Google called the first Glass users “Explorers,” but as these users wore Google Glass, the device drew stares, jokes, and hostility, and also raised questions about potential privacy intrusion of a device that could easily record a video or take a photo. Consumers think that the glasses are nerdy and awkward, and the selection of frames offered seems to have done little to help.
Many developers are under the impression that Google still regards Glass as an experiment, and Matthew Milan, founder of Normative Design, told Reuters, “It’s not a big enough platform to play on seriously.” Glu Mobile was one of the first to launch a game on Glass but has now discontinued work on Spellista, which it released a year ago.
Some developers, and Google itself, have pivoted to the potential business applications of Glass. Under its Glass at Work program, Google works with “Glass Certified Partners” to create apps specifically for uses in industries like health care, security, or manufacturing. Google lists 10 partners on its website, and the program so far has resulted in apps being tested or used by companies like Boeing and Taco Bell. Google also sells Glass in bulk to some businesses, reportedly offering two-for-one discounts.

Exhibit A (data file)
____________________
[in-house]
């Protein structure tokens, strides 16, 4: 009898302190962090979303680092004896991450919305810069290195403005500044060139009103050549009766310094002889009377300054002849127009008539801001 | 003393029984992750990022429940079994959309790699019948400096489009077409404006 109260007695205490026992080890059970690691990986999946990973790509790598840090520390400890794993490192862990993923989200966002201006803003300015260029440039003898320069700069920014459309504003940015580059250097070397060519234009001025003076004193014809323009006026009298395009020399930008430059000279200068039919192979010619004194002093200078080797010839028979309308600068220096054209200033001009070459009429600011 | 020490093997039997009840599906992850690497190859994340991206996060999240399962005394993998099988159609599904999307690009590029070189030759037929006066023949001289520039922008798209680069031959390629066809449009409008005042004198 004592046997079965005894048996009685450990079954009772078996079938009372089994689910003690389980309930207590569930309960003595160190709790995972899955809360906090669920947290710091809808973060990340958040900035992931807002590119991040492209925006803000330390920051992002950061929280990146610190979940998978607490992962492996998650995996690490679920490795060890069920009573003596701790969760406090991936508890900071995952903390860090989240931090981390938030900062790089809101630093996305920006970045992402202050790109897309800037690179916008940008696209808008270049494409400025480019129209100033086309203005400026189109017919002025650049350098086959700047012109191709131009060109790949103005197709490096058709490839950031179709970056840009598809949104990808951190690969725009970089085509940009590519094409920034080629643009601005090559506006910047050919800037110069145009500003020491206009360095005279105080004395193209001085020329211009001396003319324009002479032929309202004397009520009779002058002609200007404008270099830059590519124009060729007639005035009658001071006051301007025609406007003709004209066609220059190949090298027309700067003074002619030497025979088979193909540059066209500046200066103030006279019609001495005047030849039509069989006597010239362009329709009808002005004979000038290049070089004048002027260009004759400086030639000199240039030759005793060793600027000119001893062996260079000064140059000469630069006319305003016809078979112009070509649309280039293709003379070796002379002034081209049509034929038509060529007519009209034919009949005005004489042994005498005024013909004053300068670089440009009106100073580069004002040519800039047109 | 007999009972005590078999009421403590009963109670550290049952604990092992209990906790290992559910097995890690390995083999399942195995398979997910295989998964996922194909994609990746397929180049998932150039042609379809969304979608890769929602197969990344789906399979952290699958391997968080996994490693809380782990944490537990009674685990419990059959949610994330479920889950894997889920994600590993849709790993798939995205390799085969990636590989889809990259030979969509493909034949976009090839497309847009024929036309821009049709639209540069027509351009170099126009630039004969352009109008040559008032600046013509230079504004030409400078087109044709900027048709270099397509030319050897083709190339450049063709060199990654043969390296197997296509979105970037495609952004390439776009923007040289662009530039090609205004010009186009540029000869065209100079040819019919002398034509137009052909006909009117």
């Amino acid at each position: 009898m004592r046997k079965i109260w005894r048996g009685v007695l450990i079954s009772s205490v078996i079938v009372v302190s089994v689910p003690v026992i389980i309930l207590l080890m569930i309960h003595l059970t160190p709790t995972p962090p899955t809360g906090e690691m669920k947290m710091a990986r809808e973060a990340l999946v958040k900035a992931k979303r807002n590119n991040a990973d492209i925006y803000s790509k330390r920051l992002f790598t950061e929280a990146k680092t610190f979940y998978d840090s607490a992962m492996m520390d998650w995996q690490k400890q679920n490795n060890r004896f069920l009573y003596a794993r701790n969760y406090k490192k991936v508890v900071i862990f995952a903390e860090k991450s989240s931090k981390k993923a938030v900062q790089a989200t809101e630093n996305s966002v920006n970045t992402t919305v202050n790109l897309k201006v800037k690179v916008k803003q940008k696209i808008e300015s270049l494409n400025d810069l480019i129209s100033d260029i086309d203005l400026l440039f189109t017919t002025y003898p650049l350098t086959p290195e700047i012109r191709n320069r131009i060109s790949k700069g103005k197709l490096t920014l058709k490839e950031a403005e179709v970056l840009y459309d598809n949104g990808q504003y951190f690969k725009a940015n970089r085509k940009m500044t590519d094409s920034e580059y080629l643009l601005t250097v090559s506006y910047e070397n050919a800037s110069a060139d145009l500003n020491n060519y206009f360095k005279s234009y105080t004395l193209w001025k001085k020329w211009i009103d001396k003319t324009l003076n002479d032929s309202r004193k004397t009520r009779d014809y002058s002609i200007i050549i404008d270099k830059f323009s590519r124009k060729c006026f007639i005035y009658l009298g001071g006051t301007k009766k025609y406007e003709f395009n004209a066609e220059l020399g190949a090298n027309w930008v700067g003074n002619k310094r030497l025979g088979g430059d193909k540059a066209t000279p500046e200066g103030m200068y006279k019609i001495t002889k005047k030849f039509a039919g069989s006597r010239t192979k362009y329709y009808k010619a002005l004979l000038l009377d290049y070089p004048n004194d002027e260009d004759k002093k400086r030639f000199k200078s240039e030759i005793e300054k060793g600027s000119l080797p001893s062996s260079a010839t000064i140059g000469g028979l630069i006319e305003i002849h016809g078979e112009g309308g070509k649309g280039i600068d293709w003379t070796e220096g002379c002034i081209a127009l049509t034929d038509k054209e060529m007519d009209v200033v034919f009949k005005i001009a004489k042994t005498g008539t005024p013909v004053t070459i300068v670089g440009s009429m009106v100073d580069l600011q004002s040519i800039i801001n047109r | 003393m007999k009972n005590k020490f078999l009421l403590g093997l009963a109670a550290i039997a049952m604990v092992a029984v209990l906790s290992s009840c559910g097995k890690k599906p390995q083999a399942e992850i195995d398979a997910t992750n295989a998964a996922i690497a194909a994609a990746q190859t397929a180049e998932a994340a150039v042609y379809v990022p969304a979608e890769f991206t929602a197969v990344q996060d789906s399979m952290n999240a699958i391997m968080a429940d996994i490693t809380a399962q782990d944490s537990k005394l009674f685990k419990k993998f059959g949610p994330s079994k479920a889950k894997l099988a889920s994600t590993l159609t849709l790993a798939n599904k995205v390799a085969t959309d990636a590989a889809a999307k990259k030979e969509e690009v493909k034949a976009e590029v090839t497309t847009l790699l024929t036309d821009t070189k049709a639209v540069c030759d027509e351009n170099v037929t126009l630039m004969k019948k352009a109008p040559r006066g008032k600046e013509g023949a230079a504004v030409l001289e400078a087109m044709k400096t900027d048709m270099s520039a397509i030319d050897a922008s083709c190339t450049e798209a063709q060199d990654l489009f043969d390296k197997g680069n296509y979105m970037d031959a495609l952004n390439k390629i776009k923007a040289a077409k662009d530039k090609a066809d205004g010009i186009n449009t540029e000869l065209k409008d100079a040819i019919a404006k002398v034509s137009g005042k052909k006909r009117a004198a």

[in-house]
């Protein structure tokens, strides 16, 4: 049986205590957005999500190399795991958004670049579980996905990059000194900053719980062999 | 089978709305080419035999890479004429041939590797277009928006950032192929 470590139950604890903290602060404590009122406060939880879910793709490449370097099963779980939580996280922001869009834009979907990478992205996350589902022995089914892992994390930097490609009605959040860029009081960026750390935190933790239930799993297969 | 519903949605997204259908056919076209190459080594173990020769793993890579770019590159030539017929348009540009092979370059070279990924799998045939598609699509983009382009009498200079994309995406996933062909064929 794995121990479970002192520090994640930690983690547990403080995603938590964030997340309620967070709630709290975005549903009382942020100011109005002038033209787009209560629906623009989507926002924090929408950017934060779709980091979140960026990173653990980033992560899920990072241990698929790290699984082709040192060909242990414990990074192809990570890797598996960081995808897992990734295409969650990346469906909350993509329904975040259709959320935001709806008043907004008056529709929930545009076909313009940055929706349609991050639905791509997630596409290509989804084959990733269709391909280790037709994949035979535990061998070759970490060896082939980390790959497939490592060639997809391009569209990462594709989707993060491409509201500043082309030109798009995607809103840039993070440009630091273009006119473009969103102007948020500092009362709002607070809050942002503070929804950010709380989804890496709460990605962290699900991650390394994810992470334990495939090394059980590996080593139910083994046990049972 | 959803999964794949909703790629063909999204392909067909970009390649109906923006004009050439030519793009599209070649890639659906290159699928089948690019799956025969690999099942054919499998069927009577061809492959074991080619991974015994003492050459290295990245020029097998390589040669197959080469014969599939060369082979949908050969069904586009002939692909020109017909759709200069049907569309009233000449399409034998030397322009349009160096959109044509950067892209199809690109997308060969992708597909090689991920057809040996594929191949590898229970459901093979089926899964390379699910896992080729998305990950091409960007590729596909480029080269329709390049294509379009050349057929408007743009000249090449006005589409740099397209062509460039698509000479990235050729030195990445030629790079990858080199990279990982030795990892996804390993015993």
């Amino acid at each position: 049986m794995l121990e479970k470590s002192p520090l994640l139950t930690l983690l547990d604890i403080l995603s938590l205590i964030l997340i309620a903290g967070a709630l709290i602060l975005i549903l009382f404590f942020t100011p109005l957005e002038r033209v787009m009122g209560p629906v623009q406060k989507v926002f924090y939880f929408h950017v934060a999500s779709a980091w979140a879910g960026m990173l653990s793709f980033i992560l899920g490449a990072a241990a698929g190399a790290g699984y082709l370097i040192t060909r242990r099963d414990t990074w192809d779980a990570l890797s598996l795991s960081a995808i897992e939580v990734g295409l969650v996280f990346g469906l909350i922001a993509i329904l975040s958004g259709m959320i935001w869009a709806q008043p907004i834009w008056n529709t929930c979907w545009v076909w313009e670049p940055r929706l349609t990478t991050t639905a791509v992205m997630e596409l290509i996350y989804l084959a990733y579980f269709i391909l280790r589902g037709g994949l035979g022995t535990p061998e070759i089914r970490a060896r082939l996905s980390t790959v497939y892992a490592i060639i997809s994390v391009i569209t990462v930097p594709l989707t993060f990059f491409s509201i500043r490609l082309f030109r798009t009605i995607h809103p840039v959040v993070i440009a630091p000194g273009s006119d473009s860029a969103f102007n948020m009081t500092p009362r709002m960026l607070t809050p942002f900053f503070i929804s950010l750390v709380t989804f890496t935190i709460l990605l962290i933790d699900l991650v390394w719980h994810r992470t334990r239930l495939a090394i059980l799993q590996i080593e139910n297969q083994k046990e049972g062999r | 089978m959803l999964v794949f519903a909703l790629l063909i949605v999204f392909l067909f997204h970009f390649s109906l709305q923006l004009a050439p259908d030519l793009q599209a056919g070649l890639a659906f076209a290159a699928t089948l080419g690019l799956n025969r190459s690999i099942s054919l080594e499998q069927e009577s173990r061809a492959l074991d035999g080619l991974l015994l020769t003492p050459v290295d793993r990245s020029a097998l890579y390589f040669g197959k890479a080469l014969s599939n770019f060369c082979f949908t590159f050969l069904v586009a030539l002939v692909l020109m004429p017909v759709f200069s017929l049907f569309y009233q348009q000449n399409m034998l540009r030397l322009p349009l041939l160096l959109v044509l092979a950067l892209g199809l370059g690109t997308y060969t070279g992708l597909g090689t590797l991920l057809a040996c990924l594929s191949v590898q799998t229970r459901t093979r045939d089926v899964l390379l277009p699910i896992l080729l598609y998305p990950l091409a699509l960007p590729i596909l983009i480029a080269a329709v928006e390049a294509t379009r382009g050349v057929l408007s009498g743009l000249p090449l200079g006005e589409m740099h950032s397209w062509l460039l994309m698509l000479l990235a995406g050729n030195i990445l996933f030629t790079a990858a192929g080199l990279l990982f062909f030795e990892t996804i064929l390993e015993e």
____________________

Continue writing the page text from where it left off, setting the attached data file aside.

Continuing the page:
Alex Foster of See Through, a Glass advertising analytics firm, told Reuters, “All of the consumer glass startups are either completely dead or have pivoted,” either to enterprise apps or to other wearables. Even though Google still plans a consumer launch, it seems that the wearable won’t gather a large user base of general consumers.